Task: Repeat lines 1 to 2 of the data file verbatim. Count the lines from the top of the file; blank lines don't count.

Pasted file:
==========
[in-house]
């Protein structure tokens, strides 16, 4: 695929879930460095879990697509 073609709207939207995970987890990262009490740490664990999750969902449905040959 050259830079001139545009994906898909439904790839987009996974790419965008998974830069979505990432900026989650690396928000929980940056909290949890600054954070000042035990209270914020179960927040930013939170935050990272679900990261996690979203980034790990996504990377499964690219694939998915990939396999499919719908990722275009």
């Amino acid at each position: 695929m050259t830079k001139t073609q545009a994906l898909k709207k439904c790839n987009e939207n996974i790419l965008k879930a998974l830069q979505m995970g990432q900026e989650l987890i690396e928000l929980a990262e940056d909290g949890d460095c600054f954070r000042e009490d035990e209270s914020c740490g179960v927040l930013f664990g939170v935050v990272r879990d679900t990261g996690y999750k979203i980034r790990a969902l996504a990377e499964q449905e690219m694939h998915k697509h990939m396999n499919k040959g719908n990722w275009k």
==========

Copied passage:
[in-house]
């Protein structure tokens, strides 16, 4: 695929879930460095879990697509 073609709207939207995970987890990262009490740490664990999750969902449905040959 050259830079001139545009994906898909439904790839987009996974790419965008998974830069979505990432900026989650690396928000929980940056909290949890600054954070000042035990209270914020179960927040930013939170935050990272679900990261996690979203980034790990996504990377499964690219694939998915990939396999499919719908990722275009």